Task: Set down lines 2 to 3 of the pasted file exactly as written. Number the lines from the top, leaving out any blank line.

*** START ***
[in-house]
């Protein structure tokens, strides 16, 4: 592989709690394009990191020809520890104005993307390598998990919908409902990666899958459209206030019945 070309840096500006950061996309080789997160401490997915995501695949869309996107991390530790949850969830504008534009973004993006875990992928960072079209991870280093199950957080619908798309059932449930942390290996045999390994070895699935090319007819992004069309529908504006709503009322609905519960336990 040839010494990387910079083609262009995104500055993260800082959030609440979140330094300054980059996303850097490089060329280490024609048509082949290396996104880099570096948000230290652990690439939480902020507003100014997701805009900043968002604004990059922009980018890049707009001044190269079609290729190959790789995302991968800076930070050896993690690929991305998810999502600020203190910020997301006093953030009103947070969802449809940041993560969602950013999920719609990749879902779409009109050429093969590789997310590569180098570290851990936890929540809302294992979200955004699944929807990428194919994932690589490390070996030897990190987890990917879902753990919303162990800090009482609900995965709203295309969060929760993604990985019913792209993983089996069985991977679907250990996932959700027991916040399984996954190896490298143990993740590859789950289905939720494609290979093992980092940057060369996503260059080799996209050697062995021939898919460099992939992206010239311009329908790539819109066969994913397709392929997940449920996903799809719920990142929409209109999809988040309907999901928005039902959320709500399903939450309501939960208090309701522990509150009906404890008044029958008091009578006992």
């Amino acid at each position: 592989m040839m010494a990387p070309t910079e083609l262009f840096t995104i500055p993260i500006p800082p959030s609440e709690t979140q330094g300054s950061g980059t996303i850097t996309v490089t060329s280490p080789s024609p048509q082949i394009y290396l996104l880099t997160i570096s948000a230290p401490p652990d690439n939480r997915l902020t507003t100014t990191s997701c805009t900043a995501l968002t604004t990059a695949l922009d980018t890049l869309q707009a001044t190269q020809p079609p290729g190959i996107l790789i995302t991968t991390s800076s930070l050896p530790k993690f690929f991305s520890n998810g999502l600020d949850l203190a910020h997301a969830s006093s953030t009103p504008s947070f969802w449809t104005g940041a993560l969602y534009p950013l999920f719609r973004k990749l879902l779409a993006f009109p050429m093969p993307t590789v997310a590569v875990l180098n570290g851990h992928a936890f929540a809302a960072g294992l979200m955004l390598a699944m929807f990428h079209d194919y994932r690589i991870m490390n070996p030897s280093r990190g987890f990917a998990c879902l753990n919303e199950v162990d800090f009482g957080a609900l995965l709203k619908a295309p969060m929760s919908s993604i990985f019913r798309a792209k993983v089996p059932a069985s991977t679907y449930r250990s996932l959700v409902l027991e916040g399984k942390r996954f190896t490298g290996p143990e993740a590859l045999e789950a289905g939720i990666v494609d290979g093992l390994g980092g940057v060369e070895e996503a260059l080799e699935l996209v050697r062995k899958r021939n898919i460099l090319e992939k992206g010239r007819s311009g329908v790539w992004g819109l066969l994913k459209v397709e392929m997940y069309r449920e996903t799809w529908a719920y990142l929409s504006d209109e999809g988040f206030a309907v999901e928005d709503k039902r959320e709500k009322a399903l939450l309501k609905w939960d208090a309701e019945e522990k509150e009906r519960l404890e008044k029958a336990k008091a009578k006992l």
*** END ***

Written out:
């Protein structure tokens, strides 16, 4: 592989709690394009990191020809520890104005993307390598998990919908409902990666899958459209206030019945 070309840096500006950061996309080789997160401490997915995501695949869309996107991390530790949850969830504008534009973004993006875990992928960072079209991870280093199950957080619908798309059932449930942390290996045999390994070895699935090319007819992004069309529908504006709503009322609905519960336990 040839010494990387910079083609262009995104500055993260800082959030609440979140330094300054980059996303850097490089060329280490024609048509082949290396996104880099570096948000230290652990690439939480902020507003100014997701805009900043968002604004990059922009980018890049707009001044190269079609290729190959790789995302991968800076930070050896993690690929991305998810999502600020203190910020997301006093953030009103947070969802449809940041993560969602950013999920719609990749879902779409009109050429093969590789997310590569180098570290851990936890929540809302294992979200955004699944929807990428194919994932690589490390070996030897990190987890990917879902753990919303162990800090009482609900995965709203295309969060929760993604990985019913792209993983089996069985991977679907250990996932959700027991916040399984996954190896490298143990993740590859789950289905939720494609290979093992980092940057060369996503260059080799996209050697062995021939898919460099992939992206010239311009329908790539819109066969994913397709392929997940449920996903799809719920990142929409209109999809988040309907999901928005039902959320709500399903939450309501939960208090309701522990509150009906404890008044029958008091009578006992």
């Amino acid at each position: 592989m040839m010494a990387p070309t910079e083609l262009f840096t995104i500055p993260i500006p800082p959030s609440e709690t979140q330094g300054s950061g980059t996303i850097t996309v490089t060329s280490p080789s024609p048509q082949i394009y290396l996104l880099t997160i570096s948000a230290p401490p652990d690439n939480r997915l902020t507003t100014t990191s997701c805009t900043a995501l968002t604004t990059a695949l922009d980018t890049l869309q707009a001044t190269q020809p079609p290729g190959i996107l790789i995302t991968t991390s800076s930070l050896p530790k993690f690929f991305s520890n998810g999502l600020d949850l203190a910020h997301a969830s006093s953030t009103p504008s947070f969802w449809t104005g940041a993560l969602y534009p950013l999920f719609r973004k990749l879902l779409a993006f009109p050429m093969p993307t590789v997310a590569v875990l180098n570290g851990h992928a936890f929540a809302a960072g294992l979200m955004l390598a699944m929807f990428h079209d194919y994932r690589i991870m490390n070996p030897s280093r990190g987890f990917a998990c879902l753990n919303e199950v162990d800090f009482g957080a609900l995965l709203k619908a295309p969060m929760s919908s993604i990985f019913r798309a792209k993983v089996p059932a069985s991977t679907y449930r250990s996932l959700v409902l027991e916040g399984k942390r996954f190896t490298g290996p143990e993740a590859l045999e789950a289905g939720i990666v494609d290979g093992l390994g980092g940057v060369e070895e996503a260059l080799e699935l996209v050697r062995k899958r021939n898919i460099l090319e992939k992206g010239r007819s311009g329908v790539w992004g819109l066969l994913k459209v397709e392929m997940y069309r449920e996903t799809w529908a719920y990142l929409s504006d209109e999809g988040f206030a309907v999901e928005d709503k039902r959320e709500k009322a399903l939450l309501k609905w939960d208090a309701e019945e522990k509150e009906r519960l404890e008044k029958a336990k008091a009578k006992l």